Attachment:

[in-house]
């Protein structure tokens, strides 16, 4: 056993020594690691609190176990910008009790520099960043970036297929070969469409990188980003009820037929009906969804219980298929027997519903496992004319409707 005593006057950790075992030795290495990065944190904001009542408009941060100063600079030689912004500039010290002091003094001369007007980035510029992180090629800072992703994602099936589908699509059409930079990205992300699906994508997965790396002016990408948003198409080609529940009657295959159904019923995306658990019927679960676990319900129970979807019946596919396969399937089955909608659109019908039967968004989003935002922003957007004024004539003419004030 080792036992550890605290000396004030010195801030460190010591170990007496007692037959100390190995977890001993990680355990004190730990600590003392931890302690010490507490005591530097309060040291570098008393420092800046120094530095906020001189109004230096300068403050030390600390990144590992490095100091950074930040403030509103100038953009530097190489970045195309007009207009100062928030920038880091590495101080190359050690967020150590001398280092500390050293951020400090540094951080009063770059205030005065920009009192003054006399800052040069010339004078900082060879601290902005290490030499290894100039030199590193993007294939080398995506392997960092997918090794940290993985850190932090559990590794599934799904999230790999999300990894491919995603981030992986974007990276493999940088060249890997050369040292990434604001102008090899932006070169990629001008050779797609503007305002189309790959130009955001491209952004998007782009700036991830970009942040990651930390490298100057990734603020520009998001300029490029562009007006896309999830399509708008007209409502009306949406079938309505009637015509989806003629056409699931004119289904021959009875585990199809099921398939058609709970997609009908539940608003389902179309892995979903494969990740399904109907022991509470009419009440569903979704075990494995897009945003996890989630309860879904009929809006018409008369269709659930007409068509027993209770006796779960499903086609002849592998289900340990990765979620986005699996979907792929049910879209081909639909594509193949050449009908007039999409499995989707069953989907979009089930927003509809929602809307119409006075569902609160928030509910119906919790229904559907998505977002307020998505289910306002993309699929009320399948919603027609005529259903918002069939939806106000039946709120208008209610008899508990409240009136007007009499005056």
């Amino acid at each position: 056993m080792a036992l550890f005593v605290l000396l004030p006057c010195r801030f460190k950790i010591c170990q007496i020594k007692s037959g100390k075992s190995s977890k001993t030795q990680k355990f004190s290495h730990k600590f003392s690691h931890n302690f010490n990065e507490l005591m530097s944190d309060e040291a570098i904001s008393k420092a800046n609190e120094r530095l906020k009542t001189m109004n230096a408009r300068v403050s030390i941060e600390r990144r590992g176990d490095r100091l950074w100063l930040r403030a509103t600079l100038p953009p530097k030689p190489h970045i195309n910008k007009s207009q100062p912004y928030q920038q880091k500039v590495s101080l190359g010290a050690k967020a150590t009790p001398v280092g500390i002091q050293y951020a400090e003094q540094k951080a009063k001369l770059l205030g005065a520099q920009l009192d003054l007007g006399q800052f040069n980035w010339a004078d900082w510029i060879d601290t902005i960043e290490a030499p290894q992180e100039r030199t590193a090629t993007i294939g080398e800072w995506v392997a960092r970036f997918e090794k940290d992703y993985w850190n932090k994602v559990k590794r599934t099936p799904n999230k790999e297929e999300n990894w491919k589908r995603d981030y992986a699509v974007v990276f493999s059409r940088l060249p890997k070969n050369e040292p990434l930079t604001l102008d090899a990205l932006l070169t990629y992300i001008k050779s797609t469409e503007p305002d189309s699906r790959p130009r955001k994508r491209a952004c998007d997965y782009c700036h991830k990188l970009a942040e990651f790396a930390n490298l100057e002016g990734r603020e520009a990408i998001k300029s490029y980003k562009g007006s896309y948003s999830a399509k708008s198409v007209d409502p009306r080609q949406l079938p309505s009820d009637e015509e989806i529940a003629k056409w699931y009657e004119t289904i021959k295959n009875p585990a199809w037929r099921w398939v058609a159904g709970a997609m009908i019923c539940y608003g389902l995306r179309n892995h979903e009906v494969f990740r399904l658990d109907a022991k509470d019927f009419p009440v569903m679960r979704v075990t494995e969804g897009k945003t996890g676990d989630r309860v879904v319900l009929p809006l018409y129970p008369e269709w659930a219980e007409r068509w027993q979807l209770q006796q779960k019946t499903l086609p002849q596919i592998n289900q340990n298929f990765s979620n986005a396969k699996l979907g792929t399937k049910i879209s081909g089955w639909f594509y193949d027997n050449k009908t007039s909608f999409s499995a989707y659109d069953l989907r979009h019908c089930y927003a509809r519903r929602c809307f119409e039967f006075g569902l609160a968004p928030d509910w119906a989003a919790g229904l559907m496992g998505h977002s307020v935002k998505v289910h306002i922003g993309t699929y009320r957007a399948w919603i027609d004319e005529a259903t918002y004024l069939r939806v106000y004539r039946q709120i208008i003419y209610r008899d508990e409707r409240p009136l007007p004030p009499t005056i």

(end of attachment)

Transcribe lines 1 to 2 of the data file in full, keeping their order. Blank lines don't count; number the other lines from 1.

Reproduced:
[in-house]
């Protein structure tokens, strides 16, 4: 056993020594690691609190176990910008009790520099960043970036297929070969469409990188980003009820037929009906969804219980298929027997519903496992004319409707 005593006057950790075992030795290495990065944190904001009542408009941060100063600079030689912004500039010290002091003094001369007007980035510029992180090629800072992703994602099936589908699509059409930079990205992300699906994508997965790396002016990408948003198409080609529940009657295959159904019923995306658990019927679960676990319900129970979807019946596919396969399937089955909608659109019908039967968004989003935002922003957007004024004539003419004030 080792036992550890605290000396004030010195801030460190010591170990007496007692037959100390190995977890001993990680355990004190730990600590003392931890302690010490507490005591530097309060040291570098008393420092800046120094530095906020001189109004230096300068403050030390600390990144590992490095100091950074930040403030509103100038953009530097190489970045195309007009207009100062928030920038880091590495101080190359050690967020150590001398280092500390050293951020400090540094951080009063770059205030005065920009009192003054006399800052040069010339004078900082060879601290902005290490030499290894100039030199590193993007294939080398995506392997960092997918090794940290993985850190932090559990590794599934799904999230790999999300990894491919995603981030992986974007990276493999940088060249890997050369040292990434604001102008090899932006070169990629001008050779797609503007305002189309790959130009955001491209952004998007782009700036991830970009942040990651930390490298100057990734603020520009998001300029490029562009007006896309999830399509708008007209409502009306949406079938309505009637015509989806003629056409699931004119289904021959009875585990199809099921398939058609709970997609009908539940608003389902179309892995979903494969990740399904109907022991509470009419009440569903979704075990494995897009945003996890989630309860879904009929809006018409008369269709659930007409068509027993209770006796779960499903086609002849592998289900340990990765979620986005699996979907792929049910879209081909639909594509193949050449009908007039999409499995989707069953989907979009089930927003509809929602809307119409006075569902609160928030509910119906919790229904559907998505977002307020998505289910306002993309699929009320399948919603027609005529259903918002069939939806106000039946709120208008209610008899508990409240009136007007009499005056």